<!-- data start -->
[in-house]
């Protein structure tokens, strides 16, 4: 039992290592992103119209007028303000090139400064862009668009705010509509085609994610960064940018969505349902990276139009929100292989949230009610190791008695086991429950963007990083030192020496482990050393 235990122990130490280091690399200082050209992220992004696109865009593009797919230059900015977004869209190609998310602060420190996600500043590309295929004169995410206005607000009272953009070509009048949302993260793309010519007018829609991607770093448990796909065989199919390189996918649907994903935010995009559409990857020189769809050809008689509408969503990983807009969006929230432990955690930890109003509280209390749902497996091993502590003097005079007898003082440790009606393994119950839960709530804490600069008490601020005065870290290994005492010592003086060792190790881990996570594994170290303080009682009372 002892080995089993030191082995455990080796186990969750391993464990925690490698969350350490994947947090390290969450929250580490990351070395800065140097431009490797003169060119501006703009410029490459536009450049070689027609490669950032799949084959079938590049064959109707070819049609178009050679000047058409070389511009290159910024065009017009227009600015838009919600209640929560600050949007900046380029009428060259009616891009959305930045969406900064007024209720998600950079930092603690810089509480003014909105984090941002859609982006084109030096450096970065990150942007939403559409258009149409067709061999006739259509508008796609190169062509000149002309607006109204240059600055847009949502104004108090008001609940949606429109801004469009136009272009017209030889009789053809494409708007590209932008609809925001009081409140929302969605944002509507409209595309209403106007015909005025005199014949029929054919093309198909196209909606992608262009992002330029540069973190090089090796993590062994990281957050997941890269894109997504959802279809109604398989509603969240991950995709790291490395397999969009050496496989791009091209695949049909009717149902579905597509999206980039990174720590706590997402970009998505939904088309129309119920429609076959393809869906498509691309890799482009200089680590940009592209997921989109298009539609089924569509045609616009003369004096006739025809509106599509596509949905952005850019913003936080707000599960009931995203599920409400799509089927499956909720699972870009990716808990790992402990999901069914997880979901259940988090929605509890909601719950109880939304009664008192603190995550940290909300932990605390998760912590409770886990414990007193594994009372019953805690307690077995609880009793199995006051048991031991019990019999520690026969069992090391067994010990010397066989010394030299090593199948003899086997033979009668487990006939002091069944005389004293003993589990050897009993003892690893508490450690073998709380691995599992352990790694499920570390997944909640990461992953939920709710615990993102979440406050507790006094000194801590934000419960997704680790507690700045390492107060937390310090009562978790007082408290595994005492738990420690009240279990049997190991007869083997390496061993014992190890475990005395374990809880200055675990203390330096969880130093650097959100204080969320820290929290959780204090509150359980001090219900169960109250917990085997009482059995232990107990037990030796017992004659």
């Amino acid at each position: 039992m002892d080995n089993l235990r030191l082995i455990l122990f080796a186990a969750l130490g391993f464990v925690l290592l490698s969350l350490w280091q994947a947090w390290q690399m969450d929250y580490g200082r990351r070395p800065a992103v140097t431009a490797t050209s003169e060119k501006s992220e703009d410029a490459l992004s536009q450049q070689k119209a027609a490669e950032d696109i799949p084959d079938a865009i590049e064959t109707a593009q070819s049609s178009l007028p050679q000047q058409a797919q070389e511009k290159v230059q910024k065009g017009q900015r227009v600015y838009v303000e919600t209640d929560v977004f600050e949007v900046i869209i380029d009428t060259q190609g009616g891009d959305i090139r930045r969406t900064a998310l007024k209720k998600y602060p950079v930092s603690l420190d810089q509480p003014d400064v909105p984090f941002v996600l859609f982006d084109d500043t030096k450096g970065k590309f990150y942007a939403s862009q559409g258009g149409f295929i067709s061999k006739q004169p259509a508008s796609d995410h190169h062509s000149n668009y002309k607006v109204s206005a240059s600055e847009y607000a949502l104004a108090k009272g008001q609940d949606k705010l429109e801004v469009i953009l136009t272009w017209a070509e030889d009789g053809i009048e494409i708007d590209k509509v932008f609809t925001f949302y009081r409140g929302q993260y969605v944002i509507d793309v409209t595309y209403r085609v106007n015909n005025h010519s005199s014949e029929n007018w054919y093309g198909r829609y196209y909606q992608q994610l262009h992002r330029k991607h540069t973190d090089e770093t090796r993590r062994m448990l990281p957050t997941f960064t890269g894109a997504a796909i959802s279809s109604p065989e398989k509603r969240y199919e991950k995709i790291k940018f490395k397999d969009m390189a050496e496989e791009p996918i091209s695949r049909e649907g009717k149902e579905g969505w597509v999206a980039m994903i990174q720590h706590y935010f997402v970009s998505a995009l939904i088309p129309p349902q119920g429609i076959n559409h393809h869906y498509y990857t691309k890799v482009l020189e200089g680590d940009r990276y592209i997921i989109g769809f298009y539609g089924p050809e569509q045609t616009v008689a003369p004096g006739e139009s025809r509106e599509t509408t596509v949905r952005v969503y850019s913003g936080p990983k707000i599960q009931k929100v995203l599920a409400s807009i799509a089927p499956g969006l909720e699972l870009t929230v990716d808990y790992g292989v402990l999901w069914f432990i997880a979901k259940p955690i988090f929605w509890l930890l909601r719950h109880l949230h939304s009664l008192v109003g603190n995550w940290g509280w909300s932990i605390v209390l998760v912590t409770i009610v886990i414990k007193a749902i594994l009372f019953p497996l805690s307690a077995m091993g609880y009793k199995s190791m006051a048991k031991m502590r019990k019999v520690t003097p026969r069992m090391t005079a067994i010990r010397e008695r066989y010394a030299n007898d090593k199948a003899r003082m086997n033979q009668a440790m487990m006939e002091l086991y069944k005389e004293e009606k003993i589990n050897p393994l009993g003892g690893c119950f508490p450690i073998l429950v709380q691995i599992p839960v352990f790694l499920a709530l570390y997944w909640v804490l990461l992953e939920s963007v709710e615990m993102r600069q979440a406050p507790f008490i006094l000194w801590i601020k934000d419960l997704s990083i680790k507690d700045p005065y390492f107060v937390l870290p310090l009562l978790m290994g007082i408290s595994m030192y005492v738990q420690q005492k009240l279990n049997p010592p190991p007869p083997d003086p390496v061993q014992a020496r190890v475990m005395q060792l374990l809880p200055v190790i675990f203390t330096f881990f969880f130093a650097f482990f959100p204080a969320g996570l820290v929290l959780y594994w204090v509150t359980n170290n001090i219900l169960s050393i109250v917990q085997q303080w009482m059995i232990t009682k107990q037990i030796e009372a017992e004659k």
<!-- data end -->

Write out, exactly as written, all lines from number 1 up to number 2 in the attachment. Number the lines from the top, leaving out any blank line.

[in-house]
């Protein structure tokens, strides 16, 4: 039992290592992103119209007028303000090139400064862009668009705010509509085609994610960064940018969505349902990276139009929100292989949230009610190791008695086991429950963007990083030192020496482990050393 235990122990130490280091690399200082050209992220992004696109865009593009797919230059900015977004869209190609998310602060420190996600500043590309295929004169995410206005607000009272953009070509009048949302993260793309010519007018829609991607770093448990796909065989199919390189996918649907994903935010995009559409990857020189769809050809008689509408969503990983807009969006929230432990955690930890109003509280209390749902497996091993502590003097005079007898003082440790009606393994119950839960709530804490600069008490601020005065870290290994005492010592003086060792190790881990996570594994170290303080009682009372 002892080995089993030191082995455990080796186990969750391993464990925690490698969350350490994947947090390290969450929250580490990351070395800065140097431009490797003169060119501006703009410029490459536009450049070689027609490669950032799949084959079938590049064959109707070819049609178009050679000047058409070389511009290159910024065009017009227009600015838009919600209640929560600050949007900046380029009428060259009616891009959305930045969406900064007024209720998600950079930092603690810089509480003014909105984090941002859609982006084109030096450096970065990150942007939403559409258009149409067709061999006739259509508008796609190169062509000149002309607006109204240059600055847009949502104004108090008001609940949606429109801004469009136009272009017209030889009789053809494409708007590209932008609809925001009081409140929302969605944002509507409209595309209403106007015909005025005199014949029929054919093309198909196209909606992608262009992002330029540069973190090089090796993590062994990281957050997941890269894109997504959802279809109604398989509603969240991950995709790291490395397999969009050496496989791009091209695949049909009717149902579905597509999206980039990174720590706590997402970009998505939904088309129309119920429609076959393809869906498509691309890799482009200089680590940009592209997921989109298009539609089924569509045609616009003369004096006739025809509106599509596509949905952005850019913003936080707000599960009931995203599920409400799509089927499956909720699972870009990716808990790992402990999901069914997880979901259940988090929605509890909601719950109880939304009664008192603190995550940290909300932990605390998760912590409770886990414990007193594994009372019953805690307690077995609880009793199995006051048991031991019990019999520690026969069992090391067994010990010397066989010394030299090593199948003899086997033979009668487990006939002091069944005389004293003993589990050897009993003892690893508490450690073998709380691995599992352990790694499920570390997944909640990461992953939920709710615990993102979440406050507790006094000194801590934000419960997704680790507690700045390492107060937390310090009562978790007082408290595994005492738990420690009240279990049997190991007869083997390496061993014992190890475990005395374990809880200055675990203390330096969880130093650097959100204080969320820290929290959780204090509150359980001090219900169960109250917990085997009482059995232990107990037990030796017992004659």